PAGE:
Monthly Archives: November 2015

Home Prices Continue To Rise

Source: RISMedia

Home prices continued their rise across the country over the last 12 months, with yet another increase in September, according to recently released S&P/Case-Shiller Home Price Indices.

Covering all nine U.S. census divisions, the S&P/Case-Shiller U.S. National Home Price Index recorded a slightly higher year-over-year gain with a 4.9 percent annual increase in September 2015 versus a 4.6 percent increase in August 2015. The 10-City Composite increased 5.0 percent in the year to September compared to 4.7 percent previously. The 20-City Composite’s year-over-year gain was 5.5 percent versus 5.1 percent in the year to September. After adjusting for the CPI core rate of inflation, the S&P/Case Shiller National Hoe Price Index rose 3 percent from September 2014 to September 2015.

“Home prices and housing continue to show strength with home prices rising at more than double the rate of inflation,” says David M. Blitzer, Managing Director and Chairman of the Index Committee at S&P Dow Jones Indices.

A rate hike is coming… Here’s why it doesn’t really matter

Comment: This is an excellent article. Long term mortgages are usually priced based on the yield of 10-year treasury notes. Even though the financial markets have been expecting an increase in short term rates from the Federal Reserve for awhile now, longer-term rates like the benchmark 10-year treasury notes have been falling.

 Source: Dr. Steven Sjuggerud

In a couple of weeks, the Federal Reserve will likely raise interest rates…

It’s nearly universally accepted that when the Fed raises short-term interest rates, long-term interest rates will go up, too. (Long-term rates include treasury bonds and mortgage rates.)

Most people don’t even think what I’m talking about is possible… They think that when rates go up, ALL rates go up.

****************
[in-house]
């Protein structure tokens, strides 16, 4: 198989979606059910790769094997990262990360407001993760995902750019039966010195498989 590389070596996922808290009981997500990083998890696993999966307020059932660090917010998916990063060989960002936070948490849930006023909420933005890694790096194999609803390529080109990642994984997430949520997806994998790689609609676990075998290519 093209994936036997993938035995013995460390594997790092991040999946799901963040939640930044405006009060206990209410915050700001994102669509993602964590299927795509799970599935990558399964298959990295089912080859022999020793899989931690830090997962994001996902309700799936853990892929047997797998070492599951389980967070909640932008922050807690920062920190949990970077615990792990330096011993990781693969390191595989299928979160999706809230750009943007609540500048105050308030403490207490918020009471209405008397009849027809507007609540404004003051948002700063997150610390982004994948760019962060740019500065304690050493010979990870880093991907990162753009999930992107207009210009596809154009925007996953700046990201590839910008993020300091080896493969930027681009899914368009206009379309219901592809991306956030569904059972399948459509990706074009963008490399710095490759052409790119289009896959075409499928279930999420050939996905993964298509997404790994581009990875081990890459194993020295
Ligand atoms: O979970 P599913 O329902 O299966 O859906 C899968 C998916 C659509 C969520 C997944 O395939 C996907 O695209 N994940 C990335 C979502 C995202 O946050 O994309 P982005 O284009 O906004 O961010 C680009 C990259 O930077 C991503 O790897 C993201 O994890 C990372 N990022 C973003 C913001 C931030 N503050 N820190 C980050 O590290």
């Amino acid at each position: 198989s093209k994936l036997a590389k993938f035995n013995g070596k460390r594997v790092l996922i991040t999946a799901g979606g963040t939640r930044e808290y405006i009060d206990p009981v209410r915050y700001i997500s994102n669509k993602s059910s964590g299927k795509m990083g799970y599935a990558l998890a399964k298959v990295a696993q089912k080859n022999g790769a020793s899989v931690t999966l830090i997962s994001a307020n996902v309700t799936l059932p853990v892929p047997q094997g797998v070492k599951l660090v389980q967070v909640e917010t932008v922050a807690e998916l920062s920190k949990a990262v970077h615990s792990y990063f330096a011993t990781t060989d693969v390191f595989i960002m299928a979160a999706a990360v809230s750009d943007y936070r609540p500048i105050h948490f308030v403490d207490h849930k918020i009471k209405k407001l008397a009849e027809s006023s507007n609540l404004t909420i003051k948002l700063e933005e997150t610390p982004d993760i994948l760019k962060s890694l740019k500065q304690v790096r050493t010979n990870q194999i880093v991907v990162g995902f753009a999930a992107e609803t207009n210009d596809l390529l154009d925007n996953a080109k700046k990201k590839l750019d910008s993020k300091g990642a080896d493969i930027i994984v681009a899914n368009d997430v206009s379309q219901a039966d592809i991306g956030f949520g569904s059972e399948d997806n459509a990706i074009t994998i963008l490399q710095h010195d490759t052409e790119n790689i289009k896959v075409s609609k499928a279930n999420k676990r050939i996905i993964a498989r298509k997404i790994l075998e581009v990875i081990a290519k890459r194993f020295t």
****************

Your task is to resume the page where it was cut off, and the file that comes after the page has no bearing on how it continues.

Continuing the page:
So here’s the question of the day:

How could long-term interest rates possibly go DOWN if the Federal Reserve is close to RAISING short-term rates?

I will answer that for you today…

There’s a 68% chance of a rate hike by the Federal Reserve at its meeting on December 15-16. (That percentage comes from Bloomberg.) Those are the strongest odds of a near-term rate hike in a while.

With such strong odds of a rate hike happening in just a few weeks, we went back and looked at what has happened during rate-hiking cycles over the last quarter-century. Here’s what we learned…

Over the past 25 years, the Fed has entered three rate-hiking cycles. You might expect that long-term interest rates (as measured by 10-year U.S. Treasury bonds) would rise dramatically when the Fed hiked short-term rates.

That’s what most people believe happened… But it’s not actually what happened.

Take a look…

table Dw1123

During the mid-1990s rate-hike cycle, 10-year Treasury bond interest rates rose just 0.1%…

Long-term interest rates actually fell during the last two rate-hike cycles. So you can visualize it, here’s what short-term and long-term rates looked like the last time around…

So, do long-term rates have to rise when the Federal Reserve increases short-term rates?

If you look at the past 25 years, the answer is, “No.”

Yes, the Fed will hike short-term rates at some point – likely in December – but history shows a Fed rate hike is nothing to worry about when it comes to long-term interest rates.

Don’t let your mortgage broker or banker threaten that your 30-year mortgage rates are about to go up. History tells a different story.